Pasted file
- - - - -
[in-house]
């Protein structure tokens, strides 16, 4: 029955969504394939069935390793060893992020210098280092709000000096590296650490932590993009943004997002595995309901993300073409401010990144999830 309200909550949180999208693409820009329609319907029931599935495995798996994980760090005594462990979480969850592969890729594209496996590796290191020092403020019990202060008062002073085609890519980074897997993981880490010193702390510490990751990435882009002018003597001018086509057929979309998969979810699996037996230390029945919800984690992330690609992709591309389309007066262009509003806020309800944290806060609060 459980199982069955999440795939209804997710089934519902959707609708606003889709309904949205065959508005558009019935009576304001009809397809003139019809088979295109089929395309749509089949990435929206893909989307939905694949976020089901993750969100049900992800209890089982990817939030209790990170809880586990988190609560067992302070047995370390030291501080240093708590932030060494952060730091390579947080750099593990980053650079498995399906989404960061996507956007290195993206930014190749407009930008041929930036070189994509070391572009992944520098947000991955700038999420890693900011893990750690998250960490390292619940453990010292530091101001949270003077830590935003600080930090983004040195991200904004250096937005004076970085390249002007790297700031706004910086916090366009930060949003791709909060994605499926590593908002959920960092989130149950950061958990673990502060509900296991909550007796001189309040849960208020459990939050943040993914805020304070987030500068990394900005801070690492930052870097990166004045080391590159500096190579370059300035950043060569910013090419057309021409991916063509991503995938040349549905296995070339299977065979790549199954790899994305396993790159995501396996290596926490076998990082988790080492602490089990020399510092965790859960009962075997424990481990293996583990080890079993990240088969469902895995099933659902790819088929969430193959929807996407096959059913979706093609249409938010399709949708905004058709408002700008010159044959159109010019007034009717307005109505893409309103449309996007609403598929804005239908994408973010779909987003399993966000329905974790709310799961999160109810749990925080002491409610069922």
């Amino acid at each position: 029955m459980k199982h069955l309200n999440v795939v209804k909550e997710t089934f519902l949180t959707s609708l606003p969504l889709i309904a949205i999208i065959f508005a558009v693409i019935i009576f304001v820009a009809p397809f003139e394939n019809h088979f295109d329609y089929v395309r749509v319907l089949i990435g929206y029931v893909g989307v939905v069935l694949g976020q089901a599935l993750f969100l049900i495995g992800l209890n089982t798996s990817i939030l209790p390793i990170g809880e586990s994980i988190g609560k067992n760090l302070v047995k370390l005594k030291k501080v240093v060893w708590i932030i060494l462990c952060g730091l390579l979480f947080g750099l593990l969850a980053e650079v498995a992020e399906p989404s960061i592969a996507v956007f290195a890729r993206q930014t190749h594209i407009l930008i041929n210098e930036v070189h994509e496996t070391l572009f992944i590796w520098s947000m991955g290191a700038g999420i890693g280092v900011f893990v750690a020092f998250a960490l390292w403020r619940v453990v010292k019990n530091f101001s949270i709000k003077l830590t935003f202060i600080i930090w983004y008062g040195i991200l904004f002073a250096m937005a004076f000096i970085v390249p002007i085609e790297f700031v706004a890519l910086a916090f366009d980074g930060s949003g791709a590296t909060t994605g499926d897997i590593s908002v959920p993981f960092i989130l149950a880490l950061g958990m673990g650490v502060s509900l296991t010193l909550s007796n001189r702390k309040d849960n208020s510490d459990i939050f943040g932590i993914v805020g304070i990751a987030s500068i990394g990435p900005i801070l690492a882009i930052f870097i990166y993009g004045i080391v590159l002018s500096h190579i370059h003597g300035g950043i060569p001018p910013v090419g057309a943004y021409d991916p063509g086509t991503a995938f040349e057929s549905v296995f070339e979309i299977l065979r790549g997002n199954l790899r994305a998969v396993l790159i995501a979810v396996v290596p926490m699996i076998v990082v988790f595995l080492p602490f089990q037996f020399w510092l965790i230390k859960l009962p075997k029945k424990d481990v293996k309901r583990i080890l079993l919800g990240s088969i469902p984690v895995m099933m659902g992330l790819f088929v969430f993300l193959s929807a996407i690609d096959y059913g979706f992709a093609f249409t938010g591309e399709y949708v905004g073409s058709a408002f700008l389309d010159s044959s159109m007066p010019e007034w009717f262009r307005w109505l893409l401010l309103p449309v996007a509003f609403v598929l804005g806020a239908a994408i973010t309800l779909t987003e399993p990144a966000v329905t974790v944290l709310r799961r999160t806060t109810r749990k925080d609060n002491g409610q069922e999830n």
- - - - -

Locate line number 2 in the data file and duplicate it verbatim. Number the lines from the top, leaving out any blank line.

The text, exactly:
């Protein structure tokens, strides 16, 4: 029955969504394939069935390793060893992020210098280092709000000096590296650490932590993009943004997002595995309901993300073409401010990144999830 309200909550949180999208693409820009329609319907029931599935495995798996994980760090005594462990979480969850592969890729594209496996590796290191020092403020019990202060008062002073085609890519980074897997993981880490010193702390510490990751990435882009002018003597001018086509057929979309998969979810699996037996230390029945919800984690992330690609992709591309389309007066262009509003806020309800944290806060609060 459980199982069955999440795939209804997710089934519902959707609708606003889709309904949205065959508005558009019935009576304001009809397809003139019809088979295109089929395309749509089949990435929206893909989307939905694949976020089901993750969100049900992800209890089982990817939030209790990170809880586990988190609560067992302070047995370390030291501080240093708590932030060494952060730091390579947080750099593990980053650079498995399906989404960061996507956007290195993206930014190749407009930008041929930036070189994509070391572009992944520098947000991955700038999420890693900011893990750690998250960490390292619940453990010292530091101001949270003077830590935003600080930090983004040195991200904004250096937005004076970085390249002007790297700031706004910086916090366009930060949003791709909060994605499926590593908002959920960092989130149950950061958990673990502060509900296991909550007796001189309040849960208020459990939050943040993914805020304070987030500068990394900005801070690492930052870097990166004045080391590159500096190579370059300035950043060569910013090419057309021409991916063509991503995938040349549905296995070339299977065979790549199954790899994305396993790159995501396996290596926490076998990082988790080492602490089990020399510092965790859960009962075997424990481990293996583990080890079993990240088969469902895995099933659902790819088929969430193959929807996407096959059913979706093609249409938010399709949708905004058709408002700008010159044959159109010019007034009717307005109505893409309103449309996007609403598929804005239908994408973010779909987003399993966000329905974790709310799961999160109810749990925080002491409610069922």